Over time the escapades I imagined for him swelled and shrank, but his essential character and his adventures never changed much.
Until I started to actually write the stories. The industry I knew best -- construction -- suffered a major blow, just about the time I found myself looking for work. Being an industrious sort, I decided to bring Jaf to life, and I joined the Los Angeles Science Fiction and Fantasy Society.
And a lively life it is, it turns out. He and his companions kept having thoughts, words, experiences I hadn't planned for. Constantly I was surprised by their expressions of free will! I learned a great deal of sympathy for God's trials with us.
So -- the three books done so far are: Valkyries of Andromeda, which starts the series, and involves neither Andromeda nor Valkyries. I just loved the title when it came to me (more of that free-will expression!), and after some thought barely managed to work it into the novel, which is now available at Amazon --
Banshees of Basoolah, which comes a few years after Valkyries, and has more of Jaf's improbable escapes and accolades --
Kids of Kipple. This goes back to Jaf's adolescence on Kipple. If you wondered, "Why is he like that?" the answers may be here. Then again, maybe not.
This book ends with a new phase of Jaf's life opening up. One of the planned books will fill out his time just after he leaves Kipple, and have more background on the Empire.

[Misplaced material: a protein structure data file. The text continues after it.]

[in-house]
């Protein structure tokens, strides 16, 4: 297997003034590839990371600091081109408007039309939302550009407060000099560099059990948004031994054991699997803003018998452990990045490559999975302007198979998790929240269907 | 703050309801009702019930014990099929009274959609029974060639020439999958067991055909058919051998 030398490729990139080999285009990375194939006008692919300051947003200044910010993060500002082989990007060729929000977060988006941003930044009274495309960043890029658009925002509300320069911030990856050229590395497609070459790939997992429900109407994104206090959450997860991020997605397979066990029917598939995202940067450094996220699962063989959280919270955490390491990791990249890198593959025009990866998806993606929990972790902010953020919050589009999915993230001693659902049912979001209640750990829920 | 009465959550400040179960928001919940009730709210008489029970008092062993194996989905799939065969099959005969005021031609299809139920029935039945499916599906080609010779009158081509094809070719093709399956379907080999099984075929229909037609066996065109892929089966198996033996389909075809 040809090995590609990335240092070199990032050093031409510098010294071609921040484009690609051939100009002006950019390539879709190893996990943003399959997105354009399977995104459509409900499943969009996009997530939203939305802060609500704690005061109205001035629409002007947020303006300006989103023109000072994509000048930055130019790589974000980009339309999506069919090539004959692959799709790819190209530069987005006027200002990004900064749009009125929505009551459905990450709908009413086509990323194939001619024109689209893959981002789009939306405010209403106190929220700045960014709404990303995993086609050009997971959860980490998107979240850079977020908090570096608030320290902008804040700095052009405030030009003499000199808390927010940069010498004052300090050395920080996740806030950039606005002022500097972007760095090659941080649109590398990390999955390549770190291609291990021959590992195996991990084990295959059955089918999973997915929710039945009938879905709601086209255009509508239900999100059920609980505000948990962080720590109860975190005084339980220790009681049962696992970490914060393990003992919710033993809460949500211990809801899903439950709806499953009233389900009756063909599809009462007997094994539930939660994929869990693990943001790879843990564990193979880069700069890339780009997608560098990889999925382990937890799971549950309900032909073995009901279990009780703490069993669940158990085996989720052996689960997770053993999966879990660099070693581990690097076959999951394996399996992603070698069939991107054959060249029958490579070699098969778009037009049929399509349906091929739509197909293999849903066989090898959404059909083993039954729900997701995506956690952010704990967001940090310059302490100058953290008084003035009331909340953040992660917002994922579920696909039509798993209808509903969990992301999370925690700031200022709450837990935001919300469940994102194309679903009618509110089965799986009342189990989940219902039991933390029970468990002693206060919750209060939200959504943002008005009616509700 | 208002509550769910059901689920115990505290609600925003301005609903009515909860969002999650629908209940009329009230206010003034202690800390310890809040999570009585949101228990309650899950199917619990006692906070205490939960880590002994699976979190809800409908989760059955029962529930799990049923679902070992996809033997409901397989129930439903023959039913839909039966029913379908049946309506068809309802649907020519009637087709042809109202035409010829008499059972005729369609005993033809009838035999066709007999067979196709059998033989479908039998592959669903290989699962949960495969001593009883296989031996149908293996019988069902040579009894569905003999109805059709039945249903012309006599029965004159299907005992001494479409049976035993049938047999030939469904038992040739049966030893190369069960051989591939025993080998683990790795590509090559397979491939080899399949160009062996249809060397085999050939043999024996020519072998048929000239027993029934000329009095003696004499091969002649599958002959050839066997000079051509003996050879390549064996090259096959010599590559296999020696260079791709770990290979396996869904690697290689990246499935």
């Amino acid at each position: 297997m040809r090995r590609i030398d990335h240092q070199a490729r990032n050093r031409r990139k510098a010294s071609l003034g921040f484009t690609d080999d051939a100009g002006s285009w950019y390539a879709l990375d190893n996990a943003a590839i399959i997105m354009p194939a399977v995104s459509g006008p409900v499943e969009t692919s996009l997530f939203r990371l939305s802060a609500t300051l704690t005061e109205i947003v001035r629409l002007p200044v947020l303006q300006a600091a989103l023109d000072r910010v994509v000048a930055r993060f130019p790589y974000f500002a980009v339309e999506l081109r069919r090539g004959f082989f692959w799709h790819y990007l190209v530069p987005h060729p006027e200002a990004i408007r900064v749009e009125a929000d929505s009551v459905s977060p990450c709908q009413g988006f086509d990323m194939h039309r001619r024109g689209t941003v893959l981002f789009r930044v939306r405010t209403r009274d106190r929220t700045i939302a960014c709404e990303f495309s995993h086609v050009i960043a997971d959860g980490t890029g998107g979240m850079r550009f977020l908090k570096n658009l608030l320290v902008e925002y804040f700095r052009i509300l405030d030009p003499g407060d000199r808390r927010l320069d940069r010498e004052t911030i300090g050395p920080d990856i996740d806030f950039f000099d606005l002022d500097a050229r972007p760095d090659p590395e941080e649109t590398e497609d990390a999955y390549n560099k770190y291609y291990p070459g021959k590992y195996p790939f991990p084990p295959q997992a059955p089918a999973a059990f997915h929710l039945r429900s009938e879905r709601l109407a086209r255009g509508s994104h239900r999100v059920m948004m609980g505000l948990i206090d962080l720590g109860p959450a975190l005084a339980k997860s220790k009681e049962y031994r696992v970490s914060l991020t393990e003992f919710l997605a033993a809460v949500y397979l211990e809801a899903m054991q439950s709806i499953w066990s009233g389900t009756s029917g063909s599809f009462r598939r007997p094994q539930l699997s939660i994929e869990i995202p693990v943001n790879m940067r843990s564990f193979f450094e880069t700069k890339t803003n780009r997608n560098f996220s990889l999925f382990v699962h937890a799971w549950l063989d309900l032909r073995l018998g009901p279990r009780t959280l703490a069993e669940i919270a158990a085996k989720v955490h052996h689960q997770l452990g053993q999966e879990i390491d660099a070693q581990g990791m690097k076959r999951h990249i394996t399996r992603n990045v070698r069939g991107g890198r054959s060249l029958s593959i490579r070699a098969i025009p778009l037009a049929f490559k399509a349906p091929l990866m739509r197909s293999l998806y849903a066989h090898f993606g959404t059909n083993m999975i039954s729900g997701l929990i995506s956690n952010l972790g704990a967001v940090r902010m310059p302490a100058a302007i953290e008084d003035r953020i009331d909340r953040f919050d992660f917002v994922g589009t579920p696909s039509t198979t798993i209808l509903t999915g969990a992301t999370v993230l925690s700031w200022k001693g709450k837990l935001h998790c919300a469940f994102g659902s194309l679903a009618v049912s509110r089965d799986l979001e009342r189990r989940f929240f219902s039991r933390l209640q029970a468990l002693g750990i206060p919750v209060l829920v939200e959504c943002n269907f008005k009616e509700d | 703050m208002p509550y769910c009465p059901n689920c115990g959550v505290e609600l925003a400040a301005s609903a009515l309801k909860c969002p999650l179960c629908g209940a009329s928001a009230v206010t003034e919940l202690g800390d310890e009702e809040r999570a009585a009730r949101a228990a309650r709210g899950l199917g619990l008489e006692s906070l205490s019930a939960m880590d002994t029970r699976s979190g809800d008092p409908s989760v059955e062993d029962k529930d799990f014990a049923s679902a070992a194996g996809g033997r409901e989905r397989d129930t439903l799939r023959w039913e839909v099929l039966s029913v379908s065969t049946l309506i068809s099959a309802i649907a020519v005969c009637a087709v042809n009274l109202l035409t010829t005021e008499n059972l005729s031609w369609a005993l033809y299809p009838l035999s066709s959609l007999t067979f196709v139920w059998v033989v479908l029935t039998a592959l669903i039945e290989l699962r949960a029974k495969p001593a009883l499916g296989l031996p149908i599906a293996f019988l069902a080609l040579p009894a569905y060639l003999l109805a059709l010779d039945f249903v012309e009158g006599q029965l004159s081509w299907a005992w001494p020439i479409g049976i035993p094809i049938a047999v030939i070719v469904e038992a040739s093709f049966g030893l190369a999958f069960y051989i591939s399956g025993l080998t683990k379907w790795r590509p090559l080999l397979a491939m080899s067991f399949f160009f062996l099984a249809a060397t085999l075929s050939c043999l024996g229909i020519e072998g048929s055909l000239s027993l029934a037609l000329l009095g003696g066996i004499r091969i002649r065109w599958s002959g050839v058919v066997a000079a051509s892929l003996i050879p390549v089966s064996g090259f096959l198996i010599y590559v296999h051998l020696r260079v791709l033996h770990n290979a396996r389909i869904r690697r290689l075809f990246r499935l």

Harpies of Hobamey, which follows close on the heels of Banshees. This is about half-done, unless I scrap it and start over. It happens. Without giving too much away, I hope, I'll say the revolution struggles on, amid intrigues and conspiracies.
Finally, the whole mess gets explained/tied up/resolved in one great kaboom! in the final novel. Some people will die, some will triumph, some will wander away -- just like real life!
So, I've got stuff to keep you at my table for awhile. If you're looking for dessert, may I suggest the work of my collaborator, Lindsay Petersen, who specializes in steampunk erotica.
FOUR YEARS LATER ....
Those who've been paying close attention -- and, believe me, I cherish each and every one of you -- likely noticed that my Dragons and Dirigibles is remarkably similar to Valkyries of Andromeda. In fact, if I weren't me, I would sue me for plagiarizing myself. What's up with that, you may be asking.
It's a commercial decision. Steampunk seems a more promising genre than space operas; it's as simple as that. Also, people seem to think all space operas are based on Star Wars or Star Trek, and Valkyries was part of neither 'universe.' So I re-worked Valkyries to a steampunk world, and the following volumes will follow that path. Along the way, the already-written spacey Jaf Daskal books will be improved, as I've learned a thing or three about this whole making-stuff-up thing.
It does not, however, look like this conversion will go quickly, as I keep overlooking little details, like steampunk doesn't (usually) have black holes, f'rinstance. And, in my case, there are dragons. Trivial distinctions, I know, but it is from such technicalities that dissertations are wrought.
So rest easy, there will be more Jaf Daskal books coming, and the pace will pick up.
In the meantime, I want to mention that my collaborator has just come out with her second account of the adventures of Kate Thomason, whom H G Wells kidnapped from the twenty-first century to use carnally in Victorian England. Now, it seems, she's chasing wizards across Europe in a quest for vengeance.